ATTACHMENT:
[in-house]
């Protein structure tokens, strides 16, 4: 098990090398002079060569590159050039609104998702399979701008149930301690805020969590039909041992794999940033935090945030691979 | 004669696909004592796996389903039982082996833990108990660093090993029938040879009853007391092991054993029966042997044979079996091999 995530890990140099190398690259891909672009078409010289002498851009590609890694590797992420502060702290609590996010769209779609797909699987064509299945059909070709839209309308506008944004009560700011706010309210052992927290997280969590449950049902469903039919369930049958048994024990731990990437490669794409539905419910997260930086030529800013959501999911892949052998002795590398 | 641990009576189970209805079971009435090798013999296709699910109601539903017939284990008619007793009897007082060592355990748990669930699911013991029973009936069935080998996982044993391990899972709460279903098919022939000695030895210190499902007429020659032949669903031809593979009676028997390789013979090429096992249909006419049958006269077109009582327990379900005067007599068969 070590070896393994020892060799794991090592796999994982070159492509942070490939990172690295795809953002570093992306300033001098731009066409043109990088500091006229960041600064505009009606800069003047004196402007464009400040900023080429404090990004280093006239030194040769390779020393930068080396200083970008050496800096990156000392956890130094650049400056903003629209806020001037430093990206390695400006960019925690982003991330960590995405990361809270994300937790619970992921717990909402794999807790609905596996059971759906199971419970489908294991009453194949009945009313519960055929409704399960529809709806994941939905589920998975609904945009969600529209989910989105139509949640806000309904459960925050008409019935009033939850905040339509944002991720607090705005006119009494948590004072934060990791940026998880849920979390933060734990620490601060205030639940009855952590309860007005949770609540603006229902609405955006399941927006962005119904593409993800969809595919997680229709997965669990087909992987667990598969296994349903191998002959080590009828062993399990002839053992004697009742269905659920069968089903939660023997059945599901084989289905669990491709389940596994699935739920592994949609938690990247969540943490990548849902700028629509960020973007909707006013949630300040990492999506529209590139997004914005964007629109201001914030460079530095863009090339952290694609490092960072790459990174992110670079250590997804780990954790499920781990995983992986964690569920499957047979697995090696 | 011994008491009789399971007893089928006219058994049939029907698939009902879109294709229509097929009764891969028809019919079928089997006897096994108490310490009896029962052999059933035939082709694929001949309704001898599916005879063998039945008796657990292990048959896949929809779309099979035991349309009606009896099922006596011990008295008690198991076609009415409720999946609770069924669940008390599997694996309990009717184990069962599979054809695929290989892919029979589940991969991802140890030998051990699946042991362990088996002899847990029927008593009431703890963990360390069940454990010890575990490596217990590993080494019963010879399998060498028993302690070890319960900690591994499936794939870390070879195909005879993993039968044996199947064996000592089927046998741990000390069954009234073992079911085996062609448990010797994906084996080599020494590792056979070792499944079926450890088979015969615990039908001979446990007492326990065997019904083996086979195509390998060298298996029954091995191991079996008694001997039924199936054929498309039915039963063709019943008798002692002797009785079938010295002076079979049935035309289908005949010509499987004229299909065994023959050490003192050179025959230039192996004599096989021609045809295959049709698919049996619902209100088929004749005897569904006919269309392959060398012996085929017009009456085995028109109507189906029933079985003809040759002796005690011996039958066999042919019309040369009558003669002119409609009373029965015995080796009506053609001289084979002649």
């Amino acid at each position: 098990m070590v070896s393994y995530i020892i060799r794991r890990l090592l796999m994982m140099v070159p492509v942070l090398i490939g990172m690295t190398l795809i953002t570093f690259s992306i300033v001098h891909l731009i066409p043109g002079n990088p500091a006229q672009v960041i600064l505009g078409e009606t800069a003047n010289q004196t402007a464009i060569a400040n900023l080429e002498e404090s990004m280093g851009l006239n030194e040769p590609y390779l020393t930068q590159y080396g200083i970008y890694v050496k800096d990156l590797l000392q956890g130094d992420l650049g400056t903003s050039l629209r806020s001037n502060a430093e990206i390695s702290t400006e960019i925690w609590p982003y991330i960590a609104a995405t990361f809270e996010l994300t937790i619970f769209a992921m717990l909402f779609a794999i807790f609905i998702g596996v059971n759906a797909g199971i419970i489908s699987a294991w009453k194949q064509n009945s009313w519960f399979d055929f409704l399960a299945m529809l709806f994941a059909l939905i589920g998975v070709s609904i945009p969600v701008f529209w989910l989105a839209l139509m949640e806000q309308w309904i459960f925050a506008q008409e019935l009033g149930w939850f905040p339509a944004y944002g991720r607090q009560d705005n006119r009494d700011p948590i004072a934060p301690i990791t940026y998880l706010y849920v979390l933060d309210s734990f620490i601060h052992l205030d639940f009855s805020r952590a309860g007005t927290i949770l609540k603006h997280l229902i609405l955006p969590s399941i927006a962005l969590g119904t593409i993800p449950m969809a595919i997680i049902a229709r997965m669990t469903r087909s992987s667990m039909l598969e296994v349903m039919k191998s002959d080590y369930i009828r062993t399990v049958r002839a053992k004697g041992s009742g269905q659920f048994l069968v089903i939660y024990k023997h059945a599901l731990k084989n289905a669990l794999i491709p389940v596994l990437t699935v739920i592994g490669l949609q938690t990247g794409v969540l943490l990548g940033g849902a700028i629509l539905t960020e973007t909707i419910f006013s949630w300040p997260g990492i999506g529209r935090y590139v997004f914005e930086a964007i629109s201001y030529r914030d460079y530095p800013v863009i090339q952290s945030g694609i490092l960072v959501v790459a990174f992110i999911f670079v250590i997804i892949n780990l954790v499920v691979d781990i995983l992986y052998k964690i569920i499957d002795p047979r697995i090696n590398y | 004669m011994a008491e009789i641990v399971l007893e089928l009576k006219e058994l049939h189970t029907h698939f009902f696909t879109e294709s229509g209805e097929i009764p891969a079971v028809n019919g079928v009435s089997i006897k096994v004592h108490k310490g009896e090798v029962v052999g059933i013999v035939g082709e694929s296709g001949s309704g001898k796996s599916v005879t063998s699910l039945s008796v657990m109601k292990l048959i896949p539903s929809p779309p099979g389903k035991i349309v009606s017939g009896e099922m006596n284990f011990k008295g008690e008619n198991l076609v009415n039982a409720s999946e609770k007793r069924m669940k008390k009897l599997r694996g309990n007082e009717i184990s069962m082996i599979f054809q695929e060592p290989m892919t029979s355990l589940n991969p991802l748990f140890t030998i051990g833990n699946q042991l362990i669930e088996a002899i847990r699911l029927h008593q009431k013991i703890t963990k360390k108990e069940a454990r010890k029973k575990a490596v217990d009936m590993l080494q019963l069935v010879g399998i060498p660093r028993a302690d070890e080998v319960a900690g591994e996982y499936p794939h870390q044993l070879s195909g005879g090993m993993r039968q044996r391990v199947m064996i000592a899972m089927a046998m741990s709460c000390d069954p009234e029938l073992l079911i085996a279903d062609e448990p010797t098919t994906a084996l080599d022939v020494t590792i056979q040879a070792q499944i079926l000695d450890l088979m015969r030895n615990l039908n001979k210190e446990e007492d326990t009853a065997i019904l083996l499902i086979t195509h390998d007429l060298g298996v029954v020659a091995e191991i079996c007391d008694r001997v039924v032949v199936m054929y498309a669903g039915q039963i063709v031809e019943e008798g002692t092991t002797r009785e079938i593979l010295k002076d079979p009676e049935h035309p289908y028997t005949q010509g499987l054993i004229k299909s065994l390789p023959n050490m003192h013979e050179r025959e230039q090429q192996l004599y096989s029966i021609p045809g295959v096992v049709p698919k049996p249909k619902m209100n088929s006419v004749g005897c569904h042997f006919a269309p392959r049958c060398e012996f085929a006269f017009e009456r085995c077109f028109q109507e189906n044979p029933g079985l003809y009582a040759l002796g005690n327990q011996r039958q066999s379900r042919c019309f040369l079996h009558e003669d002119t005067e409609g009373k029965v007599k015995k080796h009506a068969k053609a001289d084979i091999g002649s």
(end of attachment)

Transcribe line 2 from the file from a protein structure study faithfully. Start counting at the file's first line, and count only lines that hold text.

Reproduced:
């Protein structure tokens, strides 16, 4: 098990090398002079060569590159050039609104998702399979701008149930301690805020969590039909041992794999940033935090945030691979 | 004669696909004592796996389903039982082996833990108990660093090993029938040879009853007391092991054993029966042997044979079996091999 995530890990140099190398690259891909672009078409010289002498851009590609890694590797992420502060702290609590996010769209779609797909699987064509299945059909070709839209309308506008944004009560700011706010309210052992927290997280969590449950049902469903039919369930049958048994024990731990990437490669794409539905419910997260930086030529800013959501999911892949052998002795590398 | 641990009576189970209805079971009435090798013999296709699910109601539903017939284990008619007793009897007082060592355990748990669930699911013991029973009936069935080998996982044993391990899972709460279903098919022939000695030895210190499902007429020659032949669903031809593979009676028997390789013979090429096992249909006419049958006269077109009582327990379900005067007599068969 070590070896393994020892060799794991090592796999994982070159492509942070490939990172690295795809953002570093992306300033001098731009066409043109990088500091006229960041600064505009009606800069003047004196402007464009400040900023080429404090990004280093006239030194040769390779020393930068080396200083970008050496800096990156000392956890130094650049400056903003629209806020001037430093990206390695400006960019925690982003991330960590995405990361809270994300937790619970992921717990909402794999807790609905596996059971759906199971419970489908294991009453194949009945009313519960055929409704399960529809709806994941939905589920998975609904945009969600529209989910989105139509949640806000309904459960925050008409019935009033939850905040339509944002991720607090705005006119009494948590004072934060990791940026998880849920979390933060734990620490601060205030639940009855952590309860007005949770609540603006229902609405955006399941927006962005119904593409993800969809595919997680229709997965669990087909992987667990598969296994349903191998002959080590009828062993399990002839053992004697009742269905659920069968089903939660023997059945599901084989289905669990491709389940596994699935739920592994949609938690990247969540943490990548849902700028629509960020973007909707006013949630300040990492999506529209590139997004914005964007629109201001914030460079530095863009090339952290694609490092960072790459990174992110670079250590997804780990954790499920781990995983992986964690569920499957047979697995090696 | 011994008491009789399971007893089928006219058994049939029907698939009902879109294709229509097929009764891969028809019919079928089997006897096994108490310490009896029962052999059933035939082709694929001949309704001898599916005879063998039945008796657990292990048959896949929809779309099979035991349309009606009896099922006596011990008295008690198991076609009415409720999946609770069924669940008390599997694996309990009717184990069962599979054809695929290989892919029979589940991969991802140890030998051990699946042991362990088996002899847990029927008593009431703890963990360390069940454990010890575990490596217990590993080494019963010879399998060498028993302690070890319960900690591994499936794939870390070879195909005879993993039968044996199947064996000592089927046998741990000390069954009234073992079911085996062609448990010797994906084996080599020494590792056979070792499944079926450890088979015969615990039908001979446990007492326990065997019904083996086979195509390998060298298996029954091995191991079996008694001997039924199936054929498309039915039963063709019943008798002692002797009785079938010295002076079979049935035309289908005949010509499987004229299909065994023959050490003192050179025959230039192996004599096989021609045809295959049709698919049996619902209100088929004749005897569904006919269309392959060398012996085929017009009456085995028109109507189906029933079985003809040759002796005690011996039958066999042919019309040369009558003669002119409609009373029965015995080796009506053609001289084979002649």